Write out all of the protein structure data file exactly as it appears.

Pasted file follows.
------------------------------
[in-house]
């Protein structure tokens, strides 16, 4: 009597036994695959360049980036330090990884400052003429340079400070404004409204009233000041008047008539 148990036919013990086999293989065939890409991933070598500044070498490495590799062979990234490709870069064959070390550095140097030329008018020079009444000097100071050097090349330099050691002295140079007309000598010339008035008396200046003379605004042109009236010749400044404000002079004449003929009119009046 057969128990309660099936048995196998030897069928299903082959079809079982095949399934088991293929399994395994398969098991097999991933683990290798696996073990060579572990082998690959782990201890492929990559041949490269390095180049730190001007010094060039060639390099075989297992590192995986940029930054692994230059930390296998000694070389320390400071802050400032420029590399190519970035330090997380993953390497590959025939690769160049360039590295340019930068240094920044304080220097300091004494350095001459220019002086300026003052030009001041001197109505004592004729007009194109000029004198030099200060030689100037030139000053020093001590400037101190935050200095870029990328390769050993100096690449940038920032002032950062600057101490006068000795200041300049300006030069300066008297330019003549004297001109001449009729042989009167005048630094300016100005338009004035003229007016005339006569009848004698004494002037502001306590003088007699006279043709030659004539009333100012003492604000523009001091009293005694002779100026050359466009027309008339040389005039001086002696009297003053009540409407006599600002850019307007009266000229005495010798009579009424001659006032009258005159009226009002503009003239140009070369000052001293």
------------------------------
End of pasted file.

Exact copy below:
[in-house]
């Protein structure tokens, strides 16, 4: 009597036994695959360049980036330090990884400052003429340079400070404004409204009233000041008047008539 148990036919013990086999293989065939890409991933070598500044070498490495590799062979990234490709870069064959070390550095140097030329008018020079009444000097100071050097090349330099050691002295140079007309000598010339008035008396200046003379605004042109009236010749400044404000002079004449003929009119009046 057969128990309660099936048995196998030897069928299903082959079809079982095949399934088991293929399994395994398969098991097999991933683990290798696996073990060579572990082998690959782990201890492929990559041949490269390095180049730190001007010094060039060639390099075989297992590192995986940029930054692994230059930390296998000694070389320390400071802050400032420029590399190519970035330090997380993953390497590959025939690769160049360039590295340019930068240094920044304080220097300091004494350095001459220019002086300026003052030009001041001197109505004592004729007009194109000029004198030099200060030689100037030139000053020093001590400037101190935050200095870029990328390769050993100096690449940038920032002032950062600057101490006068000795200041300049300006030069300066008297330019003549004297001109001449009729042989009167005048630094300016100005338009004035003229007016005339006569009848004698004494002037502001306590003088007699006279043709030659004539009333100012003492604000523009001091009293005694002779100026050359466009027309008339040389005039001086002696009297003053009540409407006599600002850019307007009266000229005495010798009579009424001659006032009258005159009226009002503009003239140009070369000052001293």